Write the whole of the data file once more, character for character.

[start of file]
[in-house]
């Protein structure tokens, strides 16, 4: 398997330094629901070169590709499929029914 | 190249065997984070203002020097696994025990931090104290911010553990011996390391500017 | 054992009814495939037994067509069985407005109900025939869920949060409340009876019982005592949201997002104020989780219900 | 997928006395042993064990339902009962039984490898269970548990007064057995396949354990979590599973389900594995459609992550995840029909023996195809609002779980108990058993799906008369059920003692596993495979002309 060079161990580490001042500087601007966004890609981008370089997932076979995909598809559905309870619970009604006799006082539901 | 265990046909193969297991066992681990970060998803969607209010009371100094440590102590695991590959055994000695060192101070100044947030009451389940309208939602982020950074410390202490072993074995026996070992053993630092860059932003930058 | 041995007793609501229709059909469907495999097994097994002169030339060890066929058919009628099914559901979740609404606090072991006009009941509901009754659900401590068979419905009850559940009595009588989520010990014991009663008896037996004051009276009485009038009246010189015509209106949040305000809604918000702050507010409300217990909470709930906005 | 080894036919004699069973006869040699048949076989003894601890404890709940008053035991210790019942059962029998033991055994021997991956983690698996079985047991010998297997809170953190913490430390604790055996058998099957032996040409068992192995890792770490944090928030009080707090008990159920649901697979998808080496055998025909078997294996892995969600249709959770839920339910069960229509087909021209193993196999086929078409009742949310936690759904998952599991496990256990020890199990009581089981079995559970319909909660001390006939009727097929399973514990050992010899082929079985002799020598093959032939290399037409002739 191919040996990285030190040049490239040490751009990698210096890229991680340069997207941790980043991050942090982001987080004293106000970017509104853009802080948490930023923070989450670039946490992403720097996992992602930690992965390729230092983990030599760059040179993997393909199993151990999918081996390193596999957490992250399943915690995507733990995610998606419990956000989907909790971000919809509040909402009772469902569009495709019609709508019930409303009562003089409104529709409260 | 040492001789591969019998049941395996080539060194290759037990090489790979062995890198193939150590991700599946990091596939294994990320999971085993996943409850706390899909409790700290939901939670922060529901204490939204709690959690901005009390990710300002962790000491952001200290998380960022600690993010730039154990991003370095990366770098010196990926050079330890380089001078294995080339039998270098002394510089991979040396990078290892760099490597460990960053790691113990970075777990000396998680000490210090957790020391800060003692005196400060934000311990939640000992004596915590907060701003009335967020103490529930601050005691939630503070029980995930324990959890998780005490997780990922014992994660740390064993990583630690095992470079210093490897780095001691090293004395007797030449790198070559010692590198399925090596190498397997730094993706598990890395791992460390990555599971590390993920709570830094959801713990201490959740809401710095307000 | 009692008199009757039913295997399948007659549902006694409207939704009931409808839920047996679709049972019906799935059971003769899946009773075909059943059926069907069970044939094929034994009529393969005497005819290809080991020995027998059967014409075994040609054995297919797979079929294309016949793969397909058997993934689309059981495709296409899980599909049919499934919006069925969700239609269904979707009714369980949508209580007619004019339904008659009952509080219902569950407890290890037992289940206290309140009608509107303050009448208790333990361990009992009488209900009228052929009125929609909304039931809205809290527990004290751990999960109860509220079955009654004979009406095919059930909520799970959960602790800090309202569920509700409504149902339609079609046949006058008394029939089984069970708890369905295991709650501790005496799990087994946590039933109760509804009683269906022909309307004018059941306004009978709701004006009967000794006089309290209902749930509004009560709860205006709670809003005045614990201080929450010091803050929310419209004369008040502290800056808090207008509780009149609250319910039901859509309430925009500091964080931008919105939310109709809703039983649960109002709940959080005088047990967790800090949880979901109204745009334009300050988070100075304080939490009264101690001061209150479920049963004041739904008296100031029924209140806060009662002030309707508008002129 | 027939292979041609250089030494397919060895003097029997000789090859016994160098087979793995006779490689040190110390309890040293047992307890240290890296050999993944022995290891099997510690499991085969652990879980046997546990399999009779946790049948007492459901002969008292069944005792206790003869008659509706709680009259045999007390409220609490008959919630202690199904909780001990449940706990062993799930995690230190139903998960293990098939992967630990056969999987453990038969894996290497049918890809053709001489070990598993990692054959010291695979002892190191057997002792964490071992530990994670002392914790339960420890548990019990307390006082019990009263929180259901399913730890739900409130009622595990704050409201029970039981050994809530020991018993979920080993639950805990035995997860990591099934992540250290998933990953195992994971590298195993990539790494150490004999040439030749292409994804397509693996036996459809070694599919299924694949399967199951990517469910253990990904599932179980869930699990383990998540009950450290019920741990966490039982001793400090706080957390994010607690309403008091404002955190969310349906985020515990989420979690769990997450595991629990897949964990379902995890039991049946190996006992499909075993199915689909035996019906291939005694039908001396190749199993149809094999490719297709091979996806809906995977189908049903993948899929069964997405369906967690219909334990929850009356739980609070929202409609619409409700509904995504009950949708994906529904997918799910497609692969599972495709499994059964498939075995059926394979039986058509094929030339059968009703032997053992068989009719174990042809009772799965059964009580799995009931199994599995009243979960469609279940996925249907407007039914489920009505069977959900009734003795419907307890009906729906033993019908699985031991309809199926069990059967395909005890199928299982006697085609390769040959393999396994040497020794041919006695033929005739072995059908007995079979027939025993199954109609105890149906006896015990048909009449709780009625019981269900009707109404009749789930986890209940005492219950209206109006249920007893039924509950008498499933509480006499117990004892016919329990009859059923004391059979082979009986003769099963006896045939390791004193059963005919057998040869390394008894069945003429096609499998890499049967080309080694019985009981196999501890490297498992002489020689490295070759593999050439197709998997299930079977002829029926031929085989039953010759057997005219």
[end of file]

[in-house]
């Protein structure tokens, strides 16, 4: 398997330094629901070169590709499929029914 | 190249065997984070203002020097696994025990931090104290911010553990011996390391500017 | 054992009814495939037994067509069985407005109900025939869920949060409340009876019982005592949201997002104020989780219900 | 997928006395042993064990339902009962039984490898269970548990007064057995396949354990979590599973389900594995459609992550995840029909023996195809609002779980108990058993799906008369059920003692596993495979002309 060079161990580490001042500087601007966004890609981008370089997932076979995909598809559905309870619970009604006799006082539901 | 265990046909193969297991066992681990970060998803969607209010009371100094440590102590695991590959055994000695060192101070100044947030009451389940309208939602982020950074410390202490072993074995026996070992053993630092860059932003930058 | 041995007793609501229709059909469907495999097994097994002169030339060890066929058919009628099914559901979740609404606090072991006009009941509901009754659900401590068979419905009850559940009595009588989520010990014991009663008896037996004051009276009485009038009246010189015509209106949040305000809604918000702050507010409300217990909470709930906005 | 080894036919004699069973006869040699048949076989003894601890404890709940008053035991210790019942059962029998033991055994021997991956983690698996079985047991010998297997809170953190913490430390604790055996058998099957032996040409068992192995890792770490944090928030009080707090008990159920649901697979998808080496055998025909078997294996892995969600249709959770839920339910069960229509087909021209193993196999086929078409009742949310936690759904998952599991496990256990020890199990009581089981079995559970319909909660001390006939009727097929399973514990050992010899082929079985002799020598093959032939290399037409002739 191919040996990285030190040049490239040490751009990698210096890229991680340069997207941790980043991050942090982001987080004293106000970017509104853009802080948490930023923070989450670039946490992403720097996992992602930690992965390729230092983990030599760059040179993997393909199993151990999918081996390193596999957490992250399943915690995507733990995610998606419990956000989907909790971000919809509040909402009772469902569009495709019609709508019930409303009562003089409104529709409260 | 040492001789591969019998049941395996080539060194290759037990090489790979062995890198193939150590991700599946990091596939294994990320999971085993996943409850706390899909409790700290939901939670922060529901204490939204709690959690901005009390990710300002962790000491952001200290998380960022600690993010730039154990991003370095990366770098010196990926050079330890380089001078294995080339039998270098002394510089991979040396990078290892760099490597460990960053790691113990970075777990000396998680000490210090957790020391800060003692005196400060934000311990939640000992004596915590907060701003009335967020103490529930601050005691939630503070029980995930324990959890998780005490997780990922014992994660740390064993990583630690095992470079210093490897780095001691090293004395007797030449790198070559010692590198399925090596190498397997730094993706598990890395791992460390990555599971590390993920709570830094959801713990201490959740809401710095307000 | 009692008199009757039913295997399948007659549902006694409207939704009931409808839920047996679709049972019906799935059971003769899946009773075909059943059926069907069970044939094929034994009529393969005497005819290809080991020995027998059967014409075994040609054995297919797979079929294309016949793969397909058997993934689309059981495709296409899980599909049919499934919006069925969700239609269904979707009714369980949508209580007619004019339904008659009952509080219902569950407890290890037992289940206290309140009608509107303050009448208790333990361990009992009488209900009228052929009125929609909304039931809205809290527990004290751990999960109860509220079955009654004979009406095919059930909520799970959960602790800090309202569920509700409504149902339609079609046949006058008394029939089984069970708890369905295991709650501790005496799990087994946590039933109760509804009683269906022909309307004018059941306004009978709701004006009967000794006089309290209902749930509004009560709860205006709670809003005045614990201080929450010091803050929310419209004369008040502290800056808090207008509780009149609250319910039901859509309430925009500091964080931008919105939310109709809703039983649960109002709940959080005088047990967790800090949880979901109204745009334009300050988070100075304080939490009264101690001061209150479920049963004041739904008296100031029924209140806060009662002030309707508008002129 | 027939292979041609250089030494397919060895003097029997000789090859016994160098087979793995006779490689040190110390309890040293047992307890240290890296050999993944022995290891099997510690499991085969652990879980046997546990399999009779946790049948007492459901002969008292069944005792206790003869008659509706709680009259045999007390409220609490008959919630202690199904909780001990449940706990062993799930995690230190139903998960293990098939992967630990056969999987453990038969894996290497049918890809053709001489070990598993990692054959010291695979002892190191057997002792964490071992530990994670002392914790339960420890548990019990307390006082019990009263929180259901399913730890739900409130009622595990704050409201029970039981050994809530020991018993979920080993639950805990035995997860990591099934992540250290998933990953195992994971590298195993990539790494150490004999040439030749292409994804397509693996036996459809070694599919299924694949399967199951990517469910253990990904599932179980869930699990383990998540009950450290019920741990966490039982001793400090706080957390994010607690309403008091404002955190969310349906985020515990989420979690769990997450595991629990897949964990379902995890039991049946190996006992499909075993199915689909035996019906291939005694039908001396190749199993149809094999490719297709091979996806809906995977189908049903993948899929069964997405369906967690219909334990929850009356739980609070929202409609619409409700509904995504009950949708994906529904997918799910497609692969599972495709499994059964498939075995059926394979039986058509094929030339059968009703032997053992068989009719174990042809009772799965059964009580799995009931199994599995009243979960469609279940996925249907407007039914489920009505069977959900009734003795419907307890009906729906033993019908699985031991309809199926069990059967395909005890199928299982006697085609390769040959393999396994040497020794041919006695033929005739072995059908007995079979027939025993199954109609105890149906006896015990048909009449709780009625019981269900009707109404009749789930986890209940005492219950209206109006249920007893039924509950008498499933509480006499117990004892016919329990009859059923004391059979082979009986003769099963006896045939390791004193059963005919057998040869390394008894069945003429096609499998890499049967080309080694019985009981196999501890490297498992002489020689490295070759593999050439197709998997299930079977002829029926031929085989039953010759057997005219």